Tom Matthews wrote:
> I am confused. How can CR "*decreases* unsaturation" and at the same
> time "increases levels of (the extremely unsaturated) docosahexaenoic
Quite right -- the docosahexaenoate result is very intriguing precisely
because it is in conflict with the other papers I cited. Sorry if I
wasn't clear. I have been meaning to write to Cefalu about this; I'll
mention anything I discover.
> Are you saying that
> this more DHA under CR is, in fact, a potentially life-span *decreasing*
> effect of CR?
Yes. Of course docosahexaenoate is a relatively rare constituent of
mitochondrial membranes, so the overall peroxidisability is not much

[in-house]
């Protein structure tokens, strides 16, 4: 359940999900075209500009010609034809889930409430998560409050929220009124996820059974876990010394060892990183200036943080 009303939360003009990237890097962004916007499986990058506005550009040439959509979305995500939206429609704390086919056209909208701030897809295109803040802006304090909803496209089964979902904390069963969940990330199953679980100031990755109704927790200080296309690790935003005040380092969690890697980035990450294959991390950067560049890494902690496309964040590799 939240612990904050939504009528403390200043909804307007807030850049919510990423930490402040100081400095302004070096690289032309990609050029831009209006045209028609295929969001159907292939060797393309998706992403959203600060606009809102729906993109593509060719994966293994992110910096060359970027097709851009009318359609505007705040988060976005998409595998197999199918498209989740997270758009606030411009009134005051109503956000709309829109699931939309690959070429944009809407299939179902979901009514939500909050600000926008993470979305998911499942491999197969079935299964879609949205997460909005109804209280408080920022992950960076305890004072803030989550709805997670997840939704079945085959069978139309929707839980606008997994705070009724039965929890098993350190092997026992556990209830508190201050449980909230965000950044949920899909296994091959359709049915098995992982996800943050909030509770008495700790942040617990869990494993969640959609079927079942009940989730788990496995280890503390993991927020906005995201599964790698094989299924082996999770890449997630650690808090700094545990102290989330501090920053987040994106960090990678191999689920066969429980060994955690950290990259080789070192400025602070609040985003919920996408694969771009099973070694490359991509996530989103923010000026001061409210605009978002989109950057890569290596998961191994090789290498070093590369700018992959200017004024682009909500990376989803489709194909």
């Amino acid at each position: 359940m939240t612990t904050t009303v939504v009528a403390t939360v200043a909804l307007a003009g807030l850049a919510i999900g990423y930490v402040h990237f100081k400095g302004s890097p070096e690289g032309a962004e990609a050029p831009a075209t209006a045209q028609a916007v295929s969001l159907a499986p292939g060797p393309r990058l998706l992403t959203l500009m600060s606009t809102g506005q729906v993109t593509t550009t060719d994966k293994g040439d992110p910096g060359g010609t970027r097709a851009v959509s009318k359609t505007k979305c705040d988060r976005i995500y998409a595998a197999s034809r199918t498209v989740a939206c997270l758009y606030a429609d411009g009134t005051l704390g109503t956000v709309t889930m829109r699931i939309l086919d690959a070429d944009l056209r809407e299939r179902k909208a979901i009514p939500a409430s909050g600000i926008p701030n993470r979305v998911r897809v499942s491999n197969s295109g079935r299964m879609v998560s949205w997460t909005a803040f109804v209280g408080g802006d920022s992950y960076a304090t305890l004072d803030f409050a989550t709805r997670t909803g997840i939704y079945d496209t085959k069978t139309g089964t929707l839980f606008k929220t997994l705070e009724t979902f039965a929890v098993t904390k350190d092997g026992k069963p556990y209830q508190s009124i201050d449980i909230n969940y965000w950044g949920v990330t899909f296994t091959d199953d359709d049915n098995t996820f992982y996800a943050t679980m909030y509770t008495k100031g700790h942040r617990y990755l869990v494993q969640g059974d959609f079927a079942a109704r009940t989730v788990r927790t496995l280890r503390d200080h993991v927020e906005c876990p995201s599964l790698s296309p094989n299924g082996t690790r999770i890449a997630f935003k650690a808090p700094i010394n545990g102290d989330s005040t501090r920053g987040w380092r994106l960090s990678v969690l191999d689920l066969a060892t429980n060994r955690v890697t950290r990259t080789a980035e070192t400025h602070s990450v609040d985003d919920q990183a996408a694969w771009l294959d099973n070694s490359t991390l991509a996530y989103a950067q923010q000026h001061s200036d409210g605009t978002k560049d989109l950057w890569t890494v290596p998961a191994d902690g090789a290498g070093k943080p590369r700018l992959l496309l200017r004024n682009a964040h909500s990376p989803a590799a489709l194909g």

affected by it: the ratio of linoleate to arachidonate is what matters
most. Thus, there could in principle be some independent advantage of
high docosahexaenoate which can be accommodated by a really big shift in
the arachidonate-to-linoleate ratio. However, Pamplona et al did find
that pigeons have a lot less docosahexaenoate than rats, as well as
less arachidonate per linoleate. All in all, until I see Cefalu's
result in print I'm inclined to guess that it is in error, i.e. that
docosahexaenoate is reduced by CR.
Aubrey de Grey